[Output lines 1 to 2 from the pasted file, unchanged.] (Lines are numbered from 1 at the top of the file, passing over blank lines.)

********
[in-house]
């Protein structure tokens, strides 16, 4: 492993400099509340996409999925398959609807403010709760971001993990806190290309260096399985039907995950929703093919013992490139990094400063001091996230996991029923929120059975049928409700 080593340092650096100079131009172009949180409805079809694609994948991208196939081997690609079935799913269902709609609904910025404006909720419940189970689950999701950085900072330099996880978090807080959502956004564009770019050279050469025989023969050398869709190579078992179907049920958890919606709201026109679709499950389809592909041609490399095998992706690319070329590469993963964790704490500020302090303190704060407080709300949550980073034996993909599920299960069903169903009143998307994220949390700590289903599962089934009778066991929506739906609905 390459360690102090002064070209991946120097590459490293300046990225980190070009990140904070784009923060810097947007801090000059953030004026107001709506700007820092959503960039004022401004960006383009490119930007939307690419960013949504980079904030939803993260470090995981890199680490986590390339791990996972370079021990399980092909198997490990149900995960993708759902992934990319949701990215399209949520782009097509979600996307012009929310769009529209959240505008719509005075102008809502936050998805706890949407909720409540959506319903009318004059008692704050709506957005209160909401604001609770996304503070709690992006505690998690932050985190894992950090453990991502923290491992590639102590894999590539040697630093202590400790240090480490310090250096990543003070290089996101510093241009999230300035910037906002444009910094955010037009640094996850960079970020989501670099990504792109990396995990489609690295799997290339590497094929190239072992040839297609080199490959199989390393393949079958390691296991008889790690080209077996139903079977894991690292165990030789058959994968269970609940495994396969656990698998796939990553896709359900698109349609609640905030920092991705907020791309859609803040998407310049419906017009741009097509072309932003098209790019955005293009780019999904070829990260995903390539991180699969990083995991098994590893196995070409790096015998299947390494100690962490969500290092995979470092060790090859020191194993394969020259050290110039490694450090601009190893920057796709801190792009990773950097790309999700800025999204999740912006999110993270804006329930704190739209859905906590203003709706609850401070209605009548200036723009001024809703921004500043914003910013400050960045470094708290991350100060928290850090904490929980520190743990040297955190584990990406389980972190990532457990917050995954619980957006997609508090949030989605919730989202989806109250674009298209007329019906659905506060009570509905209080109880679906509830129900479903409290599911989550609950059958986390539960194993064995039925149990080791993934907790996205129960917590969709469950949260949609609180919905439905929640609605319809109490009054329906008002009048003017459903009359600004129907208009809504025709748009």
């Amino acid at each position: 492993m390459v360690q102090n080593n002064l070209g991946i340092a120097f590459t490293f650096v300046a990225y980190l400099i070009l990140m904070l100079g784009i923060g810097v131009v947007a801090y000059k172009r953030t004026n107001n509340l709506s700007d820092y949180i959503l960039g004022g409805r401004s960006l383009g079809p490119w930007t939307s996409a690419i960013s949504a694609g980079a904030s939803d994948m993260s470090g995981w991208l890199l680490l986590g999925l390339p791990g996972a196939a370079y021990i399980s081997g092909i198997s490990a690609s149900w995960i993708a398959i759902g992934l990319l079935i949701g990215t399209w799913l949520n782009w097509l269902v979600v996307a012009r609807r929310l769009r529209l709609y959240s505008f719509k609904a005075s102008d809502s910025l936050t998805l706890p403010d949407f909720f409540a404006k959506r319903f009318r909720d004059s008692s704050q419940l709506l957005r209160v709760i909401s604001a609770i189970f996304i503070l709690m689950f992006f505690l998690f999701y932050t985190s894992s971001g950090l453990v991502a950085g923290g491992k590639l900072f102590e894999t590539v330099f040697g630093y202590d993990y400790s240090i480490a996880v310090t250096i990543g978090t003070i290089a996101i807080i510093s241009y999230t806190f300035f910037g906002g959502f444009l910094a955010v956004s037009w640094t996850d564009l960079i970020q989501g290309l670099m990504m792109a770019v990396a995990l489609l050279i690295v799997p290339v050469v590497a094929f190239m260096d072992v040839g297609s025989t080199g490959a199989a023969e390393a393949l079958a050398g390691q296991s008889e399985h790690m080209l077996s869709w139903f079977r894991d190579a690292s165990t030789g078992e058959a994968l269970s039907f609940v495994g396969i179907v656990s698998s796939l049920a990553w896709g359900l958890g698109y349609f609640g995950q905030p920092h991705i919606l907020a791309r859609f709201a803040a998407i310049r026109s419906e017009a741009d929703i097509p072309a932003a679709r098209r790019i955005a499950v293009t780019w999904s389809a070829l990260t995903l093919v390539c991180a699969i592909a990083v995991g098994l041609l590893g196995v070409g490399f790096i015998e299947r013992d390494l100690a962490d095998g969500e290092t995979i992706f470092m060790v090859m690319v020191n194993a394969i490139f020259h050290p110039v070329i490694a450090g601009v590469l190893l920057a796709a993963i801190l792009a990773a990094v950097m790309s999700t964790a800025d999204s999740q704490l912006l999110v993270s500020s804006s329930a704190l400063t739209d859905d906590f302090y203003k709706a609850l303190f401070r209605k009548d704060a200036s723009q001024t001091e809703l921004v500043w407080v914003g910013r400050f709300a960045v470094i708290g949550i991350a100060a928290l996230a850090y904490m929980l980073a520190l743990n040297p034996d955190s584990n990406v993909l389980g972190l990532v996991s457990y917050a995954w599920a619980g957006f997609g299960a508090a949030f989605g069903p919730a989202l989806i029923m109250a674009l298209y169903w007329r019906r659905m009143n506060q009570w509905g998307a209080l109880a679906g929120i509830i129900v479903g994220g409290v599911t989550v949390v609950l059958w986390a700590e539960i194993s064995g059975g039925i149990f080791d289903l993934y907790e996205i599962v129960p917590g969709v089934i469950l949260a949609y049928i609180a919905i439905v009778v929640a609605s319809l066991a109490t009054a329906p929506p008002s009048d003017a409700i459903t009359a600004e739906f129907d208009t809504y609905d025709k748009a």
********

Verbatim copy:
[in-house]
């Protein structure tokens, strides 16, 4: 492993400099509340996409999925398959609807403010709760971001993990806190290309260096399985039907995950929703093919013992490139990094400063001091996230996991029923929120059975049928409700 080593340092650096100079131009172009949180409805079809694609994948991208196939081997690609079935799913269902709609609904910025404006909720419940189970689950999701950085900072330099996880978090807080959502956004564009770019050279050469025989023969050398869709190579078992179907049920958890919606709201026109679709499950389809592909041609490399095998992706690319070329590469993963964790704490500020302090303190704060407080709300949550980073034996993909599920299960069903169903009143998307994220949390700590289903599962089934009778066991929506739906609905 390459360690102090002064070209991946120097590459490293300046990225980190070009990140904070784009923060810097947007801090000059953030004026107001709506700007820092959503960039004022401004960006383009490119930007939307690419960013949504980079904030939803993260470090995981890199680490986590390339791990996972370079021990399980092909198997490990149900995960993708759902992934990319949701990215399209949520782009097509979600996307012009929310769009529209959240505008719509005075102008809502936050998805706890949407909720409540959506319903009318004059008692704050709506957005209160909401604001609770996304503070709690992006505690998690932050985190894992950090453990991502923290491992590639102590894999590539040697630093202590400790240090480490310090250096990543003070290089996101510093241009999230300035910037906002444009910094955010037009640094996850960079970020989501670099990504792109990396995990489609690295799997290339590497094929190239072992040839297609080199490959199989390393393949079958390691296991008889790690080209077996139903079977894991690292165990030789058959994968269970609940495994396969656990698998796939990553896709359900698109349609609640905030920092991705907020791309859609803040998407310049419906017009741009097509072309932003098209790019955005293009780019999904070829990260995903390539991180699969990083995991098994590893196995070409790096015998299947390494100690962490969500290092995979470092060790090859020191194993394969020259050290110039490694450090601009190893920057796709801190792009990773950097790309999700800025999204999740912006999110993270804006329930704190739209859905906590203003709706609850401070209605009548200036723009001024809703921004500043914003910013400050960045470094708290991350100060928290850090904490929980520190743990040297955190584990990406389980972190990532457990917050995954619980957006997609508090949030989605919730989202989806109250674009298209007329019906659905506060009570509905209080109880679906509830129900479903409290599911989550609950059958986390539960194993064995039925149990080791993934907790996205129960917590969709469950949260949609609180919905439905929640609605319809109490009054329906008002009048003017459903009359600004129907208009809504025709748009």